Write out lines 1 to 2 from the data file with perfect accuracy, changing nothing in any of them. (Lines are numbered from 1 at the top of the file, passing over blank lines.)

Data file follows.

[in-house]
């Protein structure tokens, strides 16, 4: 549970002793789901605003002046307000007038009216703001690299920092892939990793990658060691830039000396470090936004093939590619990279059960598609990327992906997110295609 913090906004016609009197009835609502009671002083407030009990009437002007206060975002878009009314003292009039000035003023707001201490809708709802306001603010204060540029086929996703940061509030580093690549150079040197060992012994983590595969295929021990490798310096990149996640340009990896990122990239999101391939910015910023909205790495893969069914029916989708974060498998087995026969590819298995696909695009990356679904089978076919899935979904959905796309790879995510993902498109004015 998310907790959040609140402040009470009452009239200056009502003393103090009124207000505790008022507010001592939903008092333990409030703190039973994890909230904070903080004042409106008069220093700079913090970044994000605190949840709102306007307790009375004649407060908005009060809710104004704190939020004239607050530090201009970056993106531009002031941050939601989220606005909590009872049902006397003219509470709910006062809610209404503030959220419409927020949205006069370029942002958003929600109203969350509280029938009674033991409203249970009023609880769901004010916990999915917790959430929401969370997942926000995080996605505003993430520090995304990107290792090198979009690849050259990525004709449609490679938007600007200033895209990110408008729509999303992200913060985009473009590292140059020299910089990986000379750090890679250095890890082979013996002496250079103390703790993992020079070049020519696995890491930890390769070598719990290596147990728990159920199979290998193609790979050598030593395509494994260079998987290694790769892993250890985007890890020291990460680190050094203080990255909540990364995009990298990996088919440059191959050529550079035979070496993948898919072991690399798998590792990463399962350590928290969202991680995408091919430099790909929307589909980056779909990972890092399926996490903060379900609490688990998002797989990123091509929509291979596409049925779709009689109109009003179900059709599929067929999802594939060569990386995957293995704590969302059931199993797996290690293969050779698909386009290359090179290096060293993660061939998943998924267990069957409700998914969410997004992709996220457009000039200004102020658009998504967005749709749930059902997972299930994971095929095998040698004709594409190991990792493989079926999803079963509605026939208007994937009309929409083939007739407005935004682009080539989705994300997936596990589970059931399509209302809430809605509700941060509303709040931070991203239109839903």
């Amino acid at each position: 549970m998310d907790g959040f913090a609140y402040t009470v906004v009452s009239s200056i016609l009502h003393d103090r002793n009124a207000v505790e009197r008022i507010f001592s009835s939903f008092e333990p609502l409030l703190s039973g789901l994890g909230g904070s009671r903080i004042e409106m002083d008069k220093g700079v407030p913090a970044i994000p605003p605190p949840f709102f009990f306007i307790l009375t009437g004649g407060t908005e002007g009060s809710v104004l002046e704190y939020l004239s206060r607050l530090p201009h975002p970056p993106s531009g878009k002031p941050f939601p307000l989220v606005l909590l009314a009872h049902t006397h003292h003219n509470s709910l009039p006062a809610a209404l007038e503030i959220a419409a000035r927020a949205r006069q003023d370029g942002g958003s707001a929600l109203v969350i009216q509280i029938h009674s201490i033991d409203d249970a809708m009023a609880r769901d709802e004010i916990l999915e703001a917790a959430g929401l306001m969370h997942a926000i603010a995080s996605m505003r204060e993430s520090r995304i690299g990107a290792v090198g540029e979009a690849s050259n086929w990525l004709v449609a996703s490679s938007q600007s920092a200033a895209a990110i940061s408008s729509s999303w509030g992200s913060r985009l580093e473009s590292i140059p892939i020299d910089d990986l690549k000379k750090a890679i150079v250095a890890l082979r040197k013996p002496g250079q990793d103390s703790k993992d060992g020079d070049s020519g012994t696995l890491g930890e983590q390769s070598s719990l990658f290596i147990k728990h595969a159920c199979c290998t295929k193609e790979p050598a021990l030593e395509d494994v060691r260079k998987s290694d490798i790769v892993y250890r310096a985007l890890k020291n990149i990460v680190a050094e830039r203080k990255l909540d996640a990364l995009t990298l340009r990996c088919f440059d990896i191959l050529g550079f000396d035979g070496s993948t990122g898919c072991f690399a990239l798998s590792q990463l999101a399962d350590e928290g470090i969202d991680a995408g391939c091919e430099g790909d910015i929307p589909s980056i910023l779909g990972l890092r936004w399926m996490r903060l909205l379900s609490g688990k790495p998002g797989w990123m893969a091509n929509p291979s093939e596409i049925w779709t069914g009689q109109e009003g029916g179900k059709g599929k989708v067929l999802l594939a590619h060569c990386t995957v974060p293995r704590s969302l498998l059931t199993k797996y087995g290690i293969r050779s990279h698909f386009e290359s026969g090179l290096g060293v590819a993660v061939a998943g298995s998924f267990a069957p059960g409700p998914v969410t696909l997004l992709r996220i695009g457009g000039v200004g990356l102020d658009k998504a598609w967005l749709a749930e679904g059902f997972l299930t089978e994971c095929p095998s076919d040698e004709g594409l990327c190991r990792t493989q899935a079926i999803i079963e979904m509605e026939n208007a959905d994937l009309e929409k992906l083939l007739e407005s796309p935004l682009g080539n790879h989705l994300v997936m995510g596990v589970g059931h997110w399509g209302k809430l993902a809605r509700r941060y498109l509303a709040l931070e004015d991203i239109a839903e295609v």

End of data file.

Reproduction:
[in-house]
């Protein structure tokens, strides 16, 4: 549970002793789901605003002046307000007038009216703001690299920092892939990793990658060691830039000396470090936004093939590619990279059960598609990327992906997110295609 913090906004016609009197009835609502009671002083407030009990009437002007206060975002878009009314003292009039000035003023707001201490809708709802306001603010204060540029086929996703940061509030580093690549150079040197060992012994983590595969295929021990490798310096990149996640340009990896990122990239999101391939910015910023909205790495893969069914029916989708974060498998087995026969590819298995696909695009990356679904089978076919899935979904959905796309790879995510993902498109004015 998310907790959040609140402040009470009452009239200056009502003393103090009124207000505790008022507010001592939903008092333990409030703190039973994890909230904070903080004042409106008069220093700079913090970044994000605190949840709102306007307790009375004649407060908005009060809710104004704190939020004239607050530090201009970056993106531009002031941050939601989220606005909590009872049902006397003219509470709910006062809610209404503030959220419409927020949205006069370029942002958003929600109203969350509280029938009674033991409203249970009023609880769901004010916990999915917790959430929401969370997942926000995080996605505003993430520090995304990107290792090198979009690849050259990525004709449609490679938007600007200033895209990110408008729509999303992200913060985009473009590292140059020299910089990986000379750090890679250095890890082979013996002496250079103390703790993992020079070049020519696995890491930890390769070598719990290596147990728990159920199979290998193609790979050598030593395509494994260079998987290694790769892993250890985007890890020291990460680190050094203080990255909540990364995009990298990996088919440059191959050529550079035979070496993948898919072991690399798998590792990463399962350590928290969202991680995408091919430099790909929307589909980056779909990972890092399926996490903060379900609490688990998002797989990123091509929509291979596409049925779709009689109109009003179900059709599929067929999802594939060569990386995957293995704590969302059931199993797996290690293969050779698909386009290359090179290096060293993660061939998943998924267990069957409700998914969410997004992709996220457009000039200004102020658009998504967005749709749930059902997972299930994971095929095998040698004709594409190991990792493989079926999803079963509605026939208007994937009309929409083939007739407005935004682009080539989705994300997936596990589970059931399509209302809430809605509700941060509303709040931070991203239109839903």